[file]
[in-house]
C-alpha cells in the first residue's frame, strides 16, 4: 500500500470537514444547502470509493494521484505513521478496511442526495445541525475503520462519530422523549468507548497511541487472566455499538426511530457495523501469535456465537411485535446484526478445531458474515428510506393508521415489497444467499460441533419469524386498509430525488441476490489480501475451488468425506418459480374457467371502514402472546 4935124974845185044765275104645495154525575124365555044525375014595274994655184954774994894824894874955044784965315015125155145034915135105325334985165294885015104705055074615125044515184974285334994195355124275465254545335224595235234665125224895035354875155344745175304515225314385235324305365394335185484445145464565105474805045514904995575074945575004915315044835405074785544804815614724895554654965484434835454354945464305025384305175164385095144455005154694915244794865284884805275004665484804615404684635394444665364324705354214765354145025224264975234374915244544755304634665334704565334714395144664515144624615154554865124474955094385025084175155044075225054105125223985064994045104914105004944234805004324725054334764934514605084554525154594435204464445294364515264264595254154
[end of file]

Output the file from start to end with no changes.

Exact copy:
[in-house]
C-alpha cells in the first residue's frame, strides 16, 4: 500500500470537514444547502470509493494521484505513521478496511442526495445541525475503520462519530422523549468507548497511541487472566455499538426511530457495523501469535456465537411485535446484526478445531458474515428510506393508521415489497444467499460441533419469524386498509430525488441476490489480501475451488468425506418459480374457467371502514402472546 4935124974845185044765275104645495154525575124365555044525375014595274994655184954774994894824894874955044784965315015125155145034915135105325334985165294885015104705055074615125044515184974285334994195355124275465254545335224595235234665125224895035354875155344745175304515225314385235324305365394335185484445145464565105474805045514904995575074945575004915315044835405074785544804815614724895554654965484434835454354945464305025384305175164385095144455005154694915244794865284884805275004665484804615404684635394444665364324705354214765354145025224264975234374915244544755304634665334704565334714395144664515144624615154554865124474955094385025084175155044075225054105125223985064994045104914105004944234805004324725054334764934514605084554525154594435204464445294364515264264595254154